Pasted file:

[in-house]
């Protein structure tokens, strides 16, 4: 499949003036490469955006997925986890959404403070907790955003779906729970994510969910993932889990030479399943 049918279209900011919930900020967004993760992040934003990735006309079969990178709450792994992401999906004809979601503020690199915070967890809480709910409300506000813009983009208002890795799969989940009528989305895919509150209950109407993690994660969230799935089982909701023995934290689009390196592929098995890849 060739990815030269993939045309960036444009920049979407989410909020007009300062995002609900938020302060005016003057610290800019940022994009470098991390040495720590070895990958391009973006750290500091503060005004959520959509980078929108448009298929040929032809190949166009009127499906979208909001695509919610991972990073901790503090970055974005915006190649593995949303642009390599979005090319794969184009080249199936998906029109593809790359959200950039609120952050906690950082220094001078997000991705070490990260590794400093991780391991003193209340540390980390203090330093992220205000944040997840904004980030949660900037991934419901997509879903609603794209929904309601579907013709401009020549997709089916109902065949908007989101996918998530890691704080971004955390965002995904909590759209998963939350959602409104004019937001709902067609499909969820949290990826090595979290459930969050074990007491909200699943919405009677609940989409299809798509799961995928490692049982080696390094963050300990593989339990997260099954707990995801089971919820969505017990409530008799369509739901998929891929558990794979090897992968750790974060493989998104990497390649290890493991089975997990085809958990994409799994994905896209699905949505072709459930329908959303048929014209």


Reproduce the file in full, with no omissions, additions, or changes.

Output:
[in-house]
């Protein structure tokens, strides 16, 4: 499949003036490469955006997925986890959404403070907790955003779906729970994510969910993932889990030479399943 049918279209900011919930900020967004993760992040934003990735006309079969990178709450792994992401999906004809979601503020690199915070967890809480709910409300506000813009983009208002890795799969989940009528989305895919509150209950109407993690994660969230799935089982909701023995934290689009390196592929098995890849 060739990815030269993939045309960036444009920049979407989410909020007009300062995002609900938020302060005016003057610290800019940022994009470098991390040495720590070895990958391009973006750290500091503060005004959520959509980078929108448009298929040929032809190949166009009127499906979208909001695509919610991972990073901790503090970055974005915006190649593995949303642009390599979005090319794969184009080249199936998906029109593809790359959200950039609120952050906690950082220094001078997000991705070490990260590794400093991780391991003193209340540390980390203090330093992220205000944040997840904004980030949660900037991934419901997509879903609603794209929904309601579907013709401009020549997709089916109902065949908007989101996918998530890691704080971004955390965002995904909590759209998963939350959602409104004019937001709902067609499909969820949290990826090595979290459930969050074990007491909200699943919405009677609940989409299809798509799961995928490692049982080696390094963050300990593989339990997260099954707990995801089971919820969505017990409530008799369509739901998929891929558990794979090897992968750790974060493989998104990497390649290890493991089975997990085809958990994409799994994905896209699905949505072709459930329908959303048929014209």